2002: Apple’s recent purchase of Emagic adds another niche heavyweight to its growing list of acquired software companies. Now, to be completely honest, I’m not an expert in the field of sequencing software. From what I can gather, though, Emagic is a popular sequencing program with a strong Mac following.
Apple also announced that it would discontinue support for the Windows version of Emagic, alienating about one-third of Emagic users.
Good news or bad?
That depends on which side of the fence you’re on.
For Apple lovers, this is good news. It means Apple now owns an excellent software package, guaranteeing support for the Mac version. It can also be considered a carrot that will draw more users to the Mac platform.
Love Emagic for Windows? You’ll have to switch if you want to keep enjoying it. For Emagic’s Windows users, this is a real problem. They will either have to learn a new software package or bite the bullet and spend a fair chunk of change to buy a Mac.
I’m personally indifferent to how this shakes out. I don’t use sequencing software and don’t know anybody who does. I do, however, think that Apple can go too far with its purchases. If Apple keeps it up, they will be going the route of Microsoft: Buying promising companies and integrating them with their operating system.
While it’s true that the iApps suite isn’t as integrated as the joined-at-the-head style championed by Microsoft, it may eventually get to the point where some lawyers may start looking Apple’s way. Alienating potential users is also a bad idea.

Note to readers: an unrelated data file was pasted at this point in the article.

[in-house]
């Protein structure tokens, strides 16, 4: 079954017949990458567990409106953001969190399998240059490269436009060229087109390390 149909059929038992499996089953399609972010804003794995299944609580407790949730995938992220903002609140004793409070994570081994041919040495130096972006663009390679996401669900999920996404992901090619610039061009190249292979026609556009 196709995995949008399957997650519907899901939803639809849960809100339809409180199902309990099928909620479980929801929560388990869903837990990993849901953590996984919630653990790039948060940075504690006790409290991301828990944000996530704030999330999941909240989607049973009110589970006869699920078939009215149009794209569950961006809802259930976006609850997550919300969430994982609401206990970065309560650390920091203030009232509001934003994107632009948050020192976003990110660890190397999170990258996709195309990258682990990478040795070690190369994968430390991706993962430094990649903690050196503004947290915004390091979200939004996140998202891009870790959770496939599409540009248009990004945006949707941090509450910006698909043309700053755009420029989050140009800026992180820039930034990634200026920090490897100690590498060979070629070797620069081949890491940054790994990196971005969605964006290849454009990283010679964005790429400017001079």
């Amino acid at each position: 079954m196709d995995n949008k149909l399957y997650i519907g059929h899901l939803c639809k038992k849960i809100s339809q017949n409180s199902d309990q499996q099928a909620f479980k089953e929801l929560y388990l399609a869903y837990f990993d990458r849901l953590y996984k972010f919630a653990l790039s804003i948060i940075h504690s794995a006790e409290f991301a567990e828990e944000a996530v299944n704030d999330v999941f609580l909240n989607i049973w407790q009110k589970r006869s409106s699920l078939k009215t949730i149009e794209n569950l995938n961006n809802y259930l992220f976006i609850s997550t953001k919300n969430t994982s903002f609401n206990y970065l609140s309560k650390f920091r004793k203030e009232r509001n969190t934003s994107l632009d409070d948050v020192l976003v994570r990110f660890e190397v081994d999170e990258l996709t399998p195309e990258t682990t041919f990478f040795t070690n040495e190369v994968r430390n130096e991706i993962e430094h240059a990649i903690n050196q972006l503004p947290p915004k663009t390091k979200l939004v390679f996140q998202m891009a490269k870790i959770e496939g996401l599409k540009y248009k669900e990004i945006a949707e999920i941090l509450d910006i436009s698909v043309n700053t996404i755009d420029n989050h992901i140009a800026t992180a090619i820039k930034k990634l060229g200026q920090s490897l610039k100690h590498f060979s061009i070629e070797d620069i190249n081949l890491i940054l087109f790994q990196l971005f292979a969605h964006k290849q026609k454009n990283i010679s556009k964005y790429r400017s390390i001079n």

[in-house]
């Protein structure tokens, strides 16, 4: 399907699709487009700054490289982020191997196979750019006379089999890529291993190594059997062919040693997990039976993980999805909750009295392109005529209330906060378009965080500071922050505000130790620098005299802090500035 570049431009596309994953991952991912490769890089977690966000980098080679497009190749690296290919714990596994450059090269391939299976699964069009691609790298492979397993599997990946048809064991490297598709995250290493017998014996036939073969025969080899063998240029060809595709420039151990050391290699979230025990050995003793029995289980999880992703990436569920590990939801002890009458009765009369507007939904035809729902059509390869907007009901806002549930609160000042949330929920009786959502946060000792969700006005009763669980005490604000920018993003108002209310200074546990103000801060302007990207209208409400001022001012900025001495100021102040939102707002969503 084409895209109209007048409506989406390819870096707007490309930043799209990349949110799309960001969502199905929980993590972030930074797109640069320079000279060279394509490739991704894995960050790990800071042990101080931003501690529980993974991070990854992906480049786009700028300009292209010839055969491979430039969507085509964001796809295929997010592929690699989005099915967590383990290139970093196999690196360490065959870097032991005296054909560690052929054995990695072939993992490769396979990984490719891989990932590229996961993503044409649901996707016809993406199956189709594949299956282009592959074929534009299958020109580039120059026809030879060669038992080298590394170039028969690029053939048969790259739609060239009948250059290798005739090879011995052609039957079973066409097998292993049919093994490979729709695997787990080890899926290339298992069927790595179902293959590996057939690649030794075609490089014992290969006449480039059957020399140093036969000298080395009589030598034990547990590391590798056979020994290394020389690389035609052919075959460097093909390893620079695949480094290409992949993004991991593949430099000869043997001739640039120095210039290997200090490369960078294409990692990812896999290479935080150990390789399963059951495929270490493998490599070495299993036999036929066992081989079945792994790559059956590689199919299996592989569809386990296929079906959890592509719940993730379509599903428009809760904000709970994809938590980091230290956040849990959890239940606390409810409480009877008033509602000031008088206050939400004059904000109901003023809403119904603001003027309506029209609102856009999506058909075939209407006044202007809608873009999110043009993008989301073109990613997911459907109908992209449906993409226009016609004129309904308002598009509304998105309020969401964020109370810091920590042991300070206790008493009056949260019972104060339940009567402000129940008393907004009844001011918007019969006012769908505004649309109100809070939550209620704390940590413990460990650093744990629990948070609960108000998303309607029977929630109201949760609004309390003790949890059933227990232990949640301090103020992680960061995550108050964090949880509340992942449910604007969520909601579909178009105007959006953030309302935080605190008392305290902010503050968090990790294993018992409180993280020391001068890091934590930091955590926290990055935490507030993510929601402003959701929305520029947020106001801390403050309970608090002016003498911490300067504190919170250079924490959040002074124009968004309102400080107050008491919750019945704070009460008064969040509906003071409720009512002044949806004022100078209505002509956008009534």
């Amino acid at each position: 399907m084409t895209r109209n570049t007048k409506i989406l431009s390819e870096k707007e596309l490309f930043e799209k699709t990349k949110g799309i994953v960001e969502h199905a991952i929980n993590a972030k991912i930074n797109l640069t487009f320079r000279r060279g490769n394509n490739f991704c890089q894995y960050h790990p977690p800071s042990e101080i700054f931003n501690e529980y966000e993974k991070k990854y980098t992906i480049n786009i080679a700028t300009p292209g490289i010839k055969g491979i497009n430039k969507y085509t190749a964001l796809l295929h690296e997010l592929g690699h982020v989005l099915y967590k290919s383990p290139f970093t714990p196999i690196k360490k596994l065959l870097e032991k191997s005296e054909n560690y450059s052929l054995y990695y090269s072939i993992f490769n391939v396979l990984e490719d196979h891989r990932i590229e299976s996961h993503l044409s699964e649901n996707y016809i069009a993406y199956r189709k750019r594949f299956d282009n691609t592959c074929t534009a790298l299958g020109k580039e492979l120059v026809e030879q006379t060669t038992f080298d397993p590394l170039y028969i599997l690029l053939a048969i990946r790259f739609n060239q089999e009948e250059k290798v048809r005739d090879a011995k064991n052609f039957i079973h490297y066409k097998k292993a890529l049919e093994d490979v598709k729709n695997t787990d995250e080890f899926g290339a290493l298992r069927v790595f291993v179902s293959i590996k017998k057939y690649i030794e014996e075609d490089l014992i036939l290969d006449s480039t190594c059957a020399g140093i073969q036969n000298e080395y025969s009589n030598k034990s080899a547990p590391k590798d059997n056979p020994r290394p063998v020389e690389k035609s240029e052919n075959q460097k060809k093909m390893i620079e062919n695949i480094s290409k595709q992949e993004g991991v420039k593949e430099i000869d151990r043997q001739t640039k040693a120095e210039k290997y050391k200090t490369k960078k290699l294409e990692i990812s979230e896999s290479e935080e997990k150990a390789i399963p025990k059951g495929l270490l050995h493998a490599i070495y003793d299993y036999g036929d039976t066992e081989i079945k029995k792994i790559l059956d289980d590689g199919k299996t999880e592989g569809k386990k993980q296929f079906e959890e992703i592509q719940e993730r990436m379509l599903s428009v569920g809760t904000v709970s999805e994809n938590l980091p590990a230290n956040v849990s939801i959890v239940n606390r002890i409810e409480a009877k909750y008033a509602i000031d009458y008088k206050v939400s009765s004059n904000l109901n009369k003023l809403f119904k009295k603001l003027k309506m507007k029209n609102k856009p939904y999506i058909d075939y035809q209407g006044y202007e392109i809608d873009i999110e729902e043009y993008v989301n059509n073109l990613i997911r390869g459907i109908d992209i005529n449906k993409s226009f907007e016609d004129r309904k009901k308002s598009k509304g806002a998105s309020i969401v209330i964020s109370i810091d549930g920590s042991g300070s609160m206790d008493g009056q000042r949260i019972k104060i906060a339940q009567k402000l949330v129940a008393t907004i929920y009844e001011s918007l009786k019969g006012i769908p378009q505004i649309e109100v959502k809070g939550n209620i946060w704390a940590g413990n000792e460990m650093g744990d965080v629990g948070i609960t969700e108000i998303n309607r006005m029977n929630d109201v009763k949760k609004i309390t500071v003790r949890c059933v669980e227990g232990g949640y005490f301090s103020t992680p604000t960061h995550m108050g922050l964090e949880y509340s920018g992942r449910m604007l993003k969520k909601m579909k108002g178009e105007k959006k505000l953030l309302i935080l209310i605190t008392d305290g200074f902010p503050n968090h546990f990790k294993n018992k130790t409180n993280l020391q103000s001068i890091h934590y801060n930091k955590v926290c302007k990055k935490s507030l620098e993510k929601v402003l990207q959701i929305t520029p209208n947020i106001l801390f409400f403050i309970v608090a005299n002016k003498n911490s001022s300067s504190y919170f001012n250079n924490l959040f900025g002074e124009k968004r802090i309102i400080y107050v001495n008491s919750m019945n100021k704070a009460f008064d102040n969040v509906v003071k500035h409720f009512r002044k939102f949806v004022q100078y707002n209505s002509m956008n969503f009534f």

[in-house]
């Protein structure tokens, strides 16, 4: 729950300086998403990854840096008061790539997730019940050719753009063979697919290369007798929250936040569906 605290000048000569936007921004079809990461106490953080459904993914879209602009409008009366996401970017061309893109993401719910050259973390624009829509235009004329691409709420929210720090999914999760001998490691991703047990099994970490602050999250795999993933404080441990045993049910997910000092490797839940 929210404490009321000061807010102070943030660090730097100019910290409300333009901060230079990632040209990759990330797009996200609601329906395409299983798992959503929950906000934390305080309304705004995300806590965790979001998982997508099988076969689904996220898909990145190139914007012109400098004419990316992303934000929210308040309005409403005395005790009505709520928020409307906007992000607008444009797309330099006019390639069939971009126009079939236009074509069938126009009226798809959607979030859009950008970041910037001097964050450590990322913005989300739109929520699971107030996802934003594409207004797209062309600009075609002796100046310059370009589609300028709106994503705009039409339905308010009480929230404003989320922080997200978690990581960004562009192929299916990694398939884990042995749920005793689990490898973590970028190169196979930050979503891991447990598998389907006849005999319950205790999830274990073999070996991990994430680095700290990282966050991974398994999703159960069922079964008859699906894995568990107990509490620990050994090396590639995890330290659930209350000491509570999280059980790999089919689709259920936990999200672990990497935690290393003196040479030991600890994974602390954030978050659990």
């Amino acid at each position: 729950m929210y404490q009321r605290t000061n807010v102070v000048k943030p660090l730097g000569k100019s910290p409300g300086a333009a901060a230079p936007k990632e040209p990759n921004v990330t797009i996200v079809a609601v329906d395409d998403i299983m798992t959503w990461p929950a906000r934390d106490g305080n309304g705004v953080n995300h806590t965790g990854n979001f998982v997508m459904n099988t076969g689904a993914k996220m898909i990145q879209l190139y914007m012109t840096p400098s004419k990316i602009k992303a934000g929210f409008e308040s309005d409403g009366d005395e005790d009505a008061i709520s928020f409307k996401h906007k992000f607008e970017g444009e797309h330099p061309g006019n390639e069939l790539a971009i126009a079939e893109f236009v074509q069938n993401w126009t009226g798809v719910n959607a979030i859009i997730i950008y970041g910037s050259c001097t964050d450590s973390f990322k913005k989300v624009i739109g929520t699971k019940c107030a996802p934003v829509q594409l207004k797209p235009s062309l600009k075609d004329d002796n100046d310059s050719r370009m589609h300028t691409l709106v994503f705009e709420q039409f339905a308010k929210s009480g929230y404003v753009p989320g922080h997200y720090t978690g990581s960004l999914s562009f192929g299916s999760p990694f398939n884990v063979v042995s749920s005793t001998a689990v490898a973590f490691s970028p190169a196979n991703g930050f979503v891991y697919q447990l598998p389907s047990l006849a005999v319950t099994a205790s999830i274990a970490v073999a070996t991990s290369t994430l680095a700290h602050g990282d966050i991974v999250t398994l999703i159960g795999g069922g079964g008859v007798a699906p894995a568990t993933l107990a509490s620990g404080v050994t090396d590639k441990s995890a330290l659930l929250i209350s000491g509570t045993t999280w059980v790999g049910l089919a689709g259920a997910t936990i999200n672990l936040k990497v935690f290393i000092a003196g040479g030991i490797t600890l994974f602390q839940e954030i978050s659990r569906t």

Of course, Apple has to walk a thin line here. On one side, they want the Mac to be appealing to new and current users. On the other, they can’t afford to come off as a heavy-handed technology company that enjoys sticking it to the Windows community.
From another (very odd) angle, there can also be a lesson learned. By limiting people’s choices in some markets, folks get a chance to see what it’s like to be a minority computer user. This, in turn, might spur them to consider the value of alternatives to Microsoft. While they may have looked upon Apple’s market problems with disinterest in the past, firsthand experience of losing a valuable software application because of “market demands” can be a real eye-opener.
Perhaps the most potent aspect of the purchase of Emagic is the drool-worthy aspect that Apple tends to create in the marketplace. Apple’s cool designs and functional software keep it in the spotlight. And while I don’t think too many people have crossed over because of iTunes or the iPod, you can be sure that many more people have heard of Apple since the iMac was introduced some years ago.
Mindshare is a great thing. And Emagic will almost certainly add to Apple’s allure.
Update: Apple changed the software’s name to Logic Pro, which later became the foundation of Logic Express and formed the core of GarageBand.
keywords: #emacig #logicpro